Many pension funds and other investors, are prohibited in their by-laws from investing in bonds which have ratings below a particular level, as a result, the lower-rated securities have a different investor base than investment-grade bonds. The value of bonds is affected to a higher degree than investment grade bonds by the possibility of default. These bonds are called fallen angels, the investment banker Michael Milken realized that fallen angels had regularly been valued less than what they were worth. His time with speculative grade bonds started with his investment in these, only did he and other investment bankers at Drexel Burnham Lambert, followed by those of competing firms, begin organizing the issue of bonds that were speculative grade from the start. Speculative grade bonds thus became ubiquitous in the 1980s as a mechanism in mergers. In a leveraged buyout an acquirer would issue speculative grade bonds to pay for an acquisition. In 2005, over 80% of the amount of high-yield debt issued by U. S. companies went toward corporate purposes rather than acquisitions or buyouts.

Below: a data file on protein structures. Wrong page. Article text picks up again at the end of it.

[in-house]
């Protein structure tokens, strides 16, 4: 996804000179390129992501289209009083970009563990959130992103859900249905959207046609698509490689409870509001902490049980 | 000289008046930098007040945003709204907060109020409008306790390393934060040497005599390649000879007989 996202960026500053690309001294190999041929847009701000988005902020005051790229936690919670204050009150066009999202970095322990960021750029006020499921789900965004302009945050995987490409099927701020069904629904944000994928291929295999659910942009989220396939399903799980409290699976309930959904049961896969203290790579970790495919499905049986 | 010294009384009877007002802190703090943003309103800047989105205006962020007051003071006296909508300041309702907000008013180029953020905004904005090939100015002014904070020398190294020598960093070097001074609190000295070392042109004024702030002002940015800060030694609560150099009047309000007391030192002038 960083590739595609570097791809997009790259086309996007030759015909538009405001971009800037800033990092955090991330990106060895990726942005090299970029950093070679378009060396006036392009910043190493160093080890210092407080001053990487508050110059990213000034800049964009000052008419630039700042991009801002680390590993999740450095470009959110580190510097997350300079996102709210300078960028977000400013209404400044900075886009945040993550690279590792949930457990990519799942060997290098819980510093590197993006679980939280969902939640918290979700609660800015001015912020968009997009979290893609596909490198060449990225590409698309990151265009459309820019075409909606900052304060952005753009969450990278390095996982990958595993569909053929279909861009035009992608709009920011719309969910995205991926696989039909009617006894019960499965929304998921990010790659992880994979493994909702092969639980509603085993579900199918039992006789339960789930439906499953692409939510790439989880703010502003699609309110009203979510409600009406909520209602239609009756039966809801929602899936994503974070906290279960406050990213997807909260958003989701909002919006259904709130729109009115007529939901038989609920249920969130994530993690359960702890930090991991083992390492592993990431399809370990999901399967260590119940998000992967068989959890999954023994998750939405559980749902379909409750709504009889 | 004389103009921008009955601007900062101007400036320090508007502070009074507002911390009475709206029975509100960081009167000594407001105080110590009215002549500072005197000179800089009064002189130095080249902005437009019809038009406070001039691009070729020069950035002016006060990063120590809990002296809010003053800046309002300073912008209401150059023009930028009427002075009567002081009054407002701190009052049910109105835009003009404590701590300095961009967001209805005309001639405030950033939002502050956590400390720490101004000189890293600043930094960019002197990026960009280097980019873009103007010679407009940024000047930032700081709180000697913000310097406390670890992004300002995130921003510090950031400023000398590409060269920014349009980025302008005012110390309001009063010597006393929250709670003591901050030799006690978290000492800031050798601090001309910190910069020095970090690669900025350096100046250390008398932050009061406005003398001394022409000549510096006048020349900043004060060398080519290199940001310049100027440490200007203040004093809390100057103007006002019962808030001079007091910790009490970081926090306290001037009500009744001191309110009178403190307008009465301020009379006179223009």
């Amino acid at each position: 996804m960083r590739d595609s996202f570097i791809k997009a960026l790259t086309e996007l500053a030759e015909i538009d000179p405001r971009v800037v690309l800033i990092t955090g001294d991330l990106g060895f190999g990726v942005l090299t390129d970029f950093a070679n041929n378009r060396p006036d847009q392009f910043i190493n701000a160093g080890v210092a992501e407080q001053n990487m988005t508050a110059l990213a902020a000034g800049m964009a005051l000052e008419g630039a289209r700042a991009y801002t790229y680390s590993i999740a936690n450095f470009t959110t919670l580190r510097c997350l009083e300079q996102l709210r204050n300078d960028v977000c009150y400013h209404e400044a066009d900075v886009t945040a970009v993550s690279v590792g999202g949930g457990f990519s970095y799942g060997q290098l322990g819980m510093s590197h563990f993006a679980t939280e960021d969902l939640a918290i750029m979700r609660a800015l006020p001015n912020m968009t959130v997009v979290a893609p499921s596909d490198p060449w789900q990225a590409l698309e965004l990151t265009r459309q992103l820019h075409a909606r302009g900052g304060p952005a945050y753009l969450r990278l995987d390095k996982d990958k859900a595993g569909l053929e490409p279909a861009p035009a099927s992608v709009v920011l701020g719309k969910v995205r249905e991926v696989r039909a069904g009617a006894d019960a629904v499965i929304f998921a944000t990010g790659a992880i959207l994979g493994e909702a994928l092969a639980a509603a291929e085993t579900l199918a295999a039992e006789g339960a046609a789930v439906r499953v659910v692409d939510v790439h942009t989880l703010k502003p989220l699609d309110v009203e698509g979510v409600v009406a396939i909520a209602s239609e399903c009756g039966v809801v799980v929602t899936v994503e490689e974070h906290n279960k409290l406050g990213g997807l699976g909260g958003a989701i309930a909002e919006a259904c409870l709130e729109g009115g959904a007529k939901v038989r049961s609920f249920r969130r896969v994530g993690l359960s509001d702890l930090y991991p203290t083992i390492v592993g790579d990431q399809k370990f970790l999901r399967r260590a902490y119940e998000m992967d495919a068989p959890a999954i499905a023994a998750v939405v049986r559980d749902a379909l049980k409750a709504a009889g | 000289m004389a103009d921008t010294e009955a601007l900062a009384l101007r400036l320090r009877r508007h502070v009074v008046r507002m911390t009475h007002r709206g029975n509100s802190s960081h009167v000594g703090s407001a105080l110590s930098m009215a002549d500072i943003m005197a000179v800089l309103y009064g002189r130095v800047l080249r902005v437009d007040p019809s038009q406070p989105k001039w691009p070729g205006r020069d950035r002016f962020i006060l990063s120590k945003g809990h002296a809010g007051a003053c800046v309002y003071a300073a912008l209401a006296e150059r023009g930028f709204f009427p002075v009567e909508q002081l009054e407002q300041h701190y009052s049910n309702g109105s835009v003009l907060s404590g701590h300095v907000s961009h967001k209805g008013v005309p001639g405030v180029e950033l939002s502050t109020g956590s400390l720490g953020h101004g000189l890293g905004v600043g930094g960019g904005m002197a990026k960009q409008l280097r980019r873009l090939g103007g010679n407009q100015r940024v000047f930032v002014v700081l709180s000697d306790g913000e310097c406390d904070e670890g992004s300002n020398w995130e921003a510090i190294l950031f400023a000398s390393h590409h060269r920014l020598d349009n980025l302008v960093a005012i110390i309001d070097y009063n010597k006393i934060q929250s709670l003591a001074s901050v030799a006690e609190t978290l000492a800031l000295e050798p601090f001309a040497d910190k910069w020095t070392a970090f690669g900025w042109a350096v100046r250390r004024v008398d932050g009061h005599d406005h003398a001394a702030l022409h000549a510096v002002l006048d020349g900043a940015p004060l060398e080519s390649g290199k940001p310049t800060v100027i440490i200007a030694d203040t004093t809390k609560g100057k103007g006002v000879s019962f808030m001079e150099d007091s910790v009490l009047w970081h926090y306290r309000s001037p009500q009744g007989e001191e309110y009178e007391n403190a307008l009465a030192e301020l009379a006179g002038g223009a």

The corporate bond market has been developing in line with the trend of capital market. High-yield bonds can be repackaged into collateralized debt obligations, thereby raising the credit rating of the senior tranches above the rating of the original debt